San Diego is one of the nation’s top convention locations because we are such a great visitor destination. This is a city people want to come to – for business or pleasure. This has always been the case. We’ve been a premier convention venue since the day the convention center first opened in 1989.
Not every city’s convention center is going to be successful because they don’t have the right stuff— whether it’s hotels, a convenient airport or any of the things that have made San Diego so successful. San Diego always has been and always will be a top-tier market.
Claim: Proponents never seriously considered a larger, non-contiguous expansion or alternative sites.
Between 2003 and 2007, nine potential expansion sites were identified and eliminated because of cost, unavailability of the land or larger constraints such as having to build over the bay or a railroad yard.
In 2009, the Mayor’s Citizen Task Force evaluated two additional sites. The first, identified as the 5th Avenue Landing site, is where the current Phase III expansion is being proposed. The second, the Tailgate Park site, located east of Petco Park along Park Boulevard, is where the Chargers are hoping to build a new stadium. The Tailgate site evaluation – conducted in depth for more than $100,000 – found that an active earthquake fault ran right through it.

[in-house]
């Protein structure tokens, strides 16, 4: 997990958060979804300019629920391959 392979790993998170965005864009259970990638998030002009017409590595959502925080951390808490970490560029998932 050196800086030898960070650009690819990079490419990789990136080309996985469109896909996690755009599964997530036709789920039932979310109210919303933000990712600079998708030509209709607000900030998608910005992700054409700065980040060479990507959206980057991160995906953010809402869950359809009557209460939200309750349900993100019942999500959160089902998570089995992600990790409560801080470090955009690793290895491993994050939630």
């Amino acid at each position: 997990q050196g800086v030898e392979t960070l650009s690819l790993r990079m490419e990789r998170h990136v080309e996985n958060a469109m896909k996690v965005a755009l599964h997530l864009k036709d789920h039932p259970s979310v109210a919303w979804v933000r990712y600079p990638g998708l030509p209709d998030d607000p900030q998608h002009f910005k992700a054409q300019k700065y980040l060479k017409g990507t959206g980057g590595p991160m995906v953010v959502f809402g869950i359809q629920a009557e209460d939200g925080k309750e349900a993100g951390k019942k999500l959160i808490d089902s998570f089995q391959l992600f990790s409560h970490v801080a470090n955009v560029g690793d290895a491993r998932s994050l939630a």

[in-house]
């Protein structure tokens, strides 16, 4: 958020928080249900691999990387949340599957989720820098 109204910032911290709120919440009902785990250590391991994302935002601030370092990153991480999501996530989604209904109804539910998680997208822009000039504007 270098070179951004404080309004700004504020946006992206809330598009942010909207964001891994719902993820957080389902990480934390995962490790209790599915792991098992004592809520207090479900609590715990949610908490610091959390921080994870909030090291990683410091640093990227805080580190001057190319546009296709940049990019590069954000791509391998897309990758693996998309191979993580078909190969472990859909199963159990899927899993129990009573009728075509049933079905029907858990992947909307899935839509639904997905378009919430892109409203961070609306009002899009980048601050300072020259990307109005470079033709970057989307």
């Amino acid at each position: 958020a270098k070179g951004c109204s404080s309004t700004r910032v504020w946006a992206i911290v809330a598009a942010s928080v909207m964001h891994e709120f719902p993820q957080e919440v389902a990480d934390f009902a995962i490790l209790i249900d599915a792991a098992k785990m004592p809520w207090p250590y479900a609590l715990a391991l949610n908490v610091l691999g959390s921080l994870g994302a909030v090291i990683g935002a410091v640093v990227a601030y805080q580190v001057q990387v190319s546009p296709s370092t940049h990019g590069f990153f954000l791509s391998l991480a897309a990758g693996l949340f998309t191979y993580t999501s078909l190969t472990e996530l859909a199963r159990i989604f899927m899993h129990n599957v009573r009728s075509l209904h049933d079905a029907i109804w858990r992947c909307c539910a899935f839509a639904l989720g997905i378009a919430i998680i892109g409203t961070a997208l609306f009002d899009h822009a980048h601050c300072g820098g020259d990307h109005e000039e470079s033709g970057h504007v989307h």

Six different concepts were evaluated, however, the site was eliminated as convention center clients indicated the facility would not meet their needs for contiguous space and was located too far from the current facility to be convenient for convention-goers.
Claim: Studies commissioned by the convention center show that non-contiguous space would meet the needs of the vast majority of conventions.
The San Diego Convention Center Corporation released results this week of a recent survey on this very topic that was sent to executives of the leading convention, exhibition and conference producers. Of those responding, 64 were current clients of the San Diego Convention Center and 98 percent of those said it was “extremely important/critical or very important to have contiguous exhibition halls in a single venue when booking their major events.”
But this is no surprise to those of us who have been talking with clients over the past six years as we explored various expansion options. While a non-contiguous expansion would likely be utilized, it won’t be from the client base that uses the current facility.
This is the right project, at the right time, for all the right reasons.
Phil Blair is chairman of the San Diego Convention Center Corporation Board of Directors and executive officer of manpower. Blair’s commentary has been edited for clarity. See anything in there we should fact check? Tell us what to check out here. Want to respond? Submit a commentary.